July 14

The prey

The Prey

The Prey

Yet another dystopian adventure….  This book follows on from “The Hunt” by Andrew Fukuda.  This novel sees main character, Gene, and a group of humans struggling to survive in the Vast, an inhospitable wasteland, whilst also trying to remain safe from the predators hunting them.  As if life isn’t difficult enough, Gene is haunted byhis memories of the girl he left behind, and is struggling to define his new relationship with the human girl he is running with. Refuge seems to come in the form of a group of very regimented humans they discover in the hills, led by a group of elders.  However, as they “settle” into their new haven, questions still abound.  Where are all the young men, and why are rules and punishments so rigid?  Can it be that their new found safety is not what it seems?  Check out the website here.

July 14

The Real Thing

TRTThis is great book.  Only three people in the world know the recipe for Coca Cola, and when they are kidnapped, Fizzer Boyd is called upon to help out.  Fizzer’s ability to tell one soft drink from another has never appeared to have any significance until now.  Interested?  Read the first chapter here.  This is an original adventure, with the search for the kidnapped experts becoming a matter of life and death.  Brian Falkner’s website features this book and others, as well as cool facts and reviews.

July 14

Socks are not enough

 

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If you like Adrian Mole, be sure to give “Socks are not enough” by Mark Lowery a go.  This humorous tale follows the fortunes of one Michael Swarbrick, aged 14, whose life changes dramatically when he discovers that his parents are nudists.  This discovery sparks a series of embarrassing events for Michael, which ultimately sees him forced into counselling and then referred on to a University lecturer from the 60s, Chas.  Chas is able to sort through the adolescent debris in Michael’s life to find out why “socks are not enough”.  This is a summation of the trauma and humour of being a teenage boy.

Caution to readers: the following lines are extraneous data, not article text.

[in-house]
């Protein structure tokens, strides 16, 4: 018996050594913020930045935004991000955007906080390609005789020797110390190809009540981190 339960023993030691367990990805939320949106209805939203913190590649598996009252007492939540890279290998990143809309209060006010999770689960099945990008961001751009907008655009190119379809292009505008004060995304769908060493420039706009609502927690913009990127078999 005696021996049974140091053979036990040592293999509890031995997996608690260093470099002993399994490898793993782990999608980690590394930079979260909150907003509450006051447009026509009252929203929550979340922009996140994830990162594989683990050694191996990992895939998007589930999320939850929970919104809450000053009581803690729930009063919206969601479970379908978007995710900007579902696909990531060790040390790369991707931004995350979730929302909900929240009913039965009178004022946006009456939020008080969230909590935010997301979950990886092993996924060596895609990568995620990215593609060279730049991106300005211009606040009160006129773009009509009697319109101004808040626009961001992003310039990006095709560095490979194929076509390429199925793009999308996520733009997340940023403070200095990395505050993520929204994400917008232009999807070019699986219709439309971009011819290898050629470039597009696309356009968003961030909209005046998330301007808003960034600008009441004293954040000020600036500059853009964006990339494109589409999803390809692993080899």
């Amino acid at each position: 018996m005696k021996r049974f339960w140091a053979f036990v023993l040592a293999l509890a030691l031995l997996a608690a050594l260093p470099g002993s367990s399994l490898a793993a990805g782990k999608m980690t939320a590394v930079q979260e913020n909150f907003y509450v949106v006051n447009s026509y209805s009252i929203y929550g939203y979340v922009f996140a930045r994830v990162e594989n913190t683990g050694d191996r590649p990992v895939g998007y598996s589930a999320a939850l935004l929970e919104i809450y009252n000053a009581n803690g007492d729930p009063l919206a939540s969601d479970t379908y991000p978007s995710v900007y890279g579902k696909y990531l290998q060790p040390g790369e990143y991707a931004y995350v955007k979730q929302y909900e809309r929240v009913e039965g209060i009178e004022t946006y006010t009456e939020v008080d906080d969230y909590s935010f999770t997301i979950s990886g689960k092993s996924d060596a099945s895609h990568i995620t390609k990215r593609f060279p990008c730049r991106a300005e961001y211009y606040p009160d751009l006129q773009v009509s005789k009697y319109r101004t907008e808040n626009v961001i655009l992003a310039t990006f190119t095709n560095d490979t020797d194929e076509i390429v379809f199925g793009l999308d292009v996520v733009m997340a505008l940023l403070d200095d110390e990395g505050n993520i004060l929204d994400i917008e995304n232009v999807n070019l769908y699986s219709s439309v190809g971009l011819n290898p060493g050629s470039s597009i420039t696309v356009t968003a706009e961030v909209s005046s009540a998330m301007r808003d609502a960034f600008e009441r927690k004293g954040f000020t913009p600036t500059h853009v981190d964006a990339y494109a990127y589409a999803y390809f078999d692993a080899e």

July 14

Starters

Starters-by-Lissa-Price_thumbI’ve read many novels set in a dystopian world, but this one has a fresh and exciting feel.  The setting is a post war world.  16 year old Callie and her little brother have lost their parents, and the thriving industry of the time is the rental of teen bodies by seniors through a company known as Prime Destinations.  However, Prime Destinations shields another much darker enterprise and Callie finds that her body has been rented to carry out crimes including murder, and the only thing standing in the way of this is her mind.  She must will herself not to carry out these deeds.  This is an action packed book with a very strong female protagonist in Callie.  View the book trailer here.

July 14

The Voyage of the Unquiet Ice

573861Dow Amber is finally sailing aboard the battleship the Chloe.  His place amongst the Ship Kings is questionable yet as he is an outsider and an enemy.  He finds himself sailing to the frozen north, with treachery surrounding him.  Is Ignella friend or enemy?  Will he ever truly take his place amongst mariners?  And what vast and unexplored lands lie beyond the Barrier? This is the second book in the Ship Kings series, by Andrew McGahan, who conjures for us a cold and sometimes desperate setting as the backdrop to Dow’s adventures.  More information about the series, background information and the author can be found at the Ship Kings website

July 1

Long Lankin by Lindsey Barraclough

Long Lankin

Long Lankin

When Cora and her little sister Mimi are sent to live with their great aunt Ida, who they have never met before, they quickly come to realise that they are not welcome.  Already in a difficult situation, with an absent mother and a father who is too busy to care for them, they must also deal with their eccentric aunt and an enormous, intimidating and ruinous old house which holds many secrets, which Cora in particular comes to realise will become a direct threat to their safety.  Without the kind attention of their neighbours, their stay would be intolerable.  Why is it that village children are not permitted to go anywhere near the old church, and why is it that Aunt Ida insists that all doors and windows in the house are bolted and never opened?  Why too does she insist that Mimi must never be left alone?  As Cora and her friends delve deeper into these mysteries, they uncover an age old secret that has threatened the safety of village children for generations.  It is a malevolent threat that is alive even to the present day.  As danger creeps closer and closer, many of the main characters attempt to thwart the growing threat, with varying degrees of success.  What follows is a gripping finale, sure to rattle the boldest reader.